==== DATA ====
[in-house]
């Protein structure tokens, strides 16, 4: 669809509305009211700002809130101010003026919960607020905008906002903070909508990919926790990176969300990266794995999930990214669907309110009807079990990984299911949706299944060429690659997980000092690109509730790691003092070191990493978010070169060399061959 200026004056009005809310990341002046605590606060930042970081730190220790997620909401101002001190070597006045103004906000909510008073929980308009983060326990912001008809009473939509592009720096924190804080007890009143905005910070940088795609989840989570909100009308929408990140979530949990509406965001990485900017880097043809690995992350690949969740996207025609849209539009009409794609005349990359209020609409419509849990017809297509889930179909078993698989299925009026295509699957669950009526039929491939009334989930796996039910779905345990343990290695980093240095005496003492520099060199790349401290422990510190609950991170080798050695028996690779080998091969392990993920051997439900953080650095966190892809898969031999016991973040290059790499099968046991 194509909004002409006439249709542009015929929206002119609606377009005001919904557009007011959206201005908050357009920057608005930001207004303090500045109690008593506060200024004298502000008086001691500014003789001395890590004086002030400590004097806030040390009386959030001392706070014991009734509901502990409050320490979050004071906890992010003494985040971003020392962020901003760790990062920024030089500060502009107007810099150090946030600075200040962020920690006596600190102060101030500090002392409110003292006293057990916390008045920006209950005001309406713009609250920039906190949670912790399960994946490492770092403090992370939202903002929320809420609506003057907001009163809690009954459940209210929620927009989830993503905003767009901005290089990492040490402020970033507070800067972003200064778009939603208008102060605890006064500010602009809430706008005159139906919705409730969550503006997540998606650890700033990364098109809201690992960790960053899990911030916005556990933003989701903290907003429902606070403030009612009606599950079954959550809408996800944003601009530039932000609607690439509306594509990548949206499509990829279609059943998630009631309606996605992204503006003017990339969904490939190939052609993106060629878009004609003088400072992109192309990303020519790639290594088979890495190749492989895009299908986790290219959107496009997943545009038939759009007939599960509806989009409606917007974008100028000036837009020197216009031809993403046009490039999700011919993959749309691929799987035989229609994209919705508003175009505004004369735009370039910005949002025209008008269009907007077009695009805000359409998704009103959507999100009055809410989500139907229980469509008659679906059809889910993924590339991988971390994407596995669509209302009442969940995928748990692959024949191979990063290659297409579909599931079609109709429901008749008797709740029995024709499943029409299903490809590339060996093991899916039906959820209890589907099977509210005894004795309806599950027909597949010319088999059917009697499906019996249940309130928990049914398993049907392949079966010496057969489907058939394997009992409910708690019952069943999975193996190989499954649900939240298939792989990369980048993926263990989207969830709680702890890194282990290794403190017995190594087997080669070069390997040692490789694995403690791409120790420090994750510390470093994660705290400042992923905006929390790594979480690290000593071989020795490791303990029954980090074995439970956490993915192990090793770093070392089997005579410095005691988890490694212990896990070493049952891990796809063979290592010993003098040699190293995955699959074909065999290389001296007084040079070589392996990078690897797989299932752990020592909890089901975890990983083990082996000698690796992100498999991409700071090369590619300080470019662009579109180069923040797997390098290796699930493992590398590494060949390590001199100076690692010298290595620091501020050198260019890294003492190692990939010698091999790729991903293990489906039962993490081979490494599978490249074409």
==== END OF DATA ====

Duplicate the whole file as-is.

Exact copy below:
[in-house]
């Protein structure tokens, strides 16, 4: 669809509305009211700002809130101010003026919960607020905008906002903070909508990919926790990176969300990266794995999930990214669907309110009807079990990984299911949706299944060429690659997980000092690109509730790691003092070191990493978010070169060399061959 200026004056009005809310990341002046605590606060930042970081730190220790997620909401101002001190070597006045103004906000909510008073929980308009983060326990912001008809009473939509592009720096924190804080007890009143905005910070940088795609989840989570909100009308929408990140979530949990509406965001990485900017880097043809690995992350690949969740996207025609849209539009009409794609005349990359209020609409419509849990017809297509889930179909078993698989299925009026295509699957669950009526039929491939009334989930796996039910779905345990343990290695980093240095005496003492520099060199790349401290422990510190609950991170080798050695028996690779080998091969392990993920051997439900953080650095966190892809898969031999016991973040290059790499099968046991 194509909004002409006439249709542009015929929206002119609606377009005001919904557009007011959206201005908050357009920057608005930001207004303090500045109690008593506060200024004298502000008086001691500014003789001395890590004086002030400590004097806030040390009386959030001392706070014991009734509901502990409050320490979050004071906890992010003494985040971003020392962020901003760790990062920024030089500060502009107007810099150090946030600075200040962020920690006596600190102060101030500090002392409110003292006293057990916390008045920006209950005001309406713009609250920039906190949670912790399960994946490492770092403090992370939202903002929320809420609506003057907001009163809690009954459940209210929620927009989830993503905003767009901005290089990492040490402020970033507070800067972003200064778009939603208008102060605890006064500010602009809430706008005159139906919705409730969550503006997540998606650890700033990364098109809201690992960790960053899990911030916005556990933003989701903290907003429902606070403030009612009606599950079954959550809408996800944003601009530039932000609607690439509306594509990548949206499509990829279609059943998630009631309606996605992204503006003017990339969904490939190939052609993106060629878009004609003088400072992109192309990303020519790639290594088979890495190749492989895009299908986790290219959107496009997943545009038939759009007939599960509806989009409606917007974008100028000036837009020197216009031809993403046009490039999700011919993959749309691929799987035989229609994209919705508003175009505004004369735009370039910005949002025209008008269009907007077009695009805000359409998704009103959507999100009055809410989500139907229980469509008659679906059809889910993924590339991988971390994407596995669509209302009442969940995928748990692959024949191979990063290659297409579909599931079609109709429901008749008797709740029995024709499943029409299903490809590339060996093991899916039906959820209890589907099977509210005894004795309806599950027909597949010319088999059917009697499906019996249940309130928990049914398993049907392949079966010496057969489907058939394997009992409910708690019952069943999975193996190989499954649900939240298939792989990369980048993926263990989207969830709680702890890194282990290794403190017995190594087997080669070069390997040692490789694995403690791409120790420090994750510390470093994660705290400042992923905006929390790594979480690290000593071989020795490791303990029954980090074995439970956490993915192990090793770093070392089997005579410095005691988890490694212990896990070493049952891990796809063979290592010993003098040699190293995955699959074909065999290389001296007084040079070589392996990078690897797989299932752990020592909890089901975890990983083990082996000698690796992100498999991409700071090369590619300080470019662009579109180069923040797997390098290796699930493992590398590494060949390590001199100076690692010298290595620091501020050198260019890294003492190692990939010698091999790729991903293990489906039962993490081979490494599978490249074409």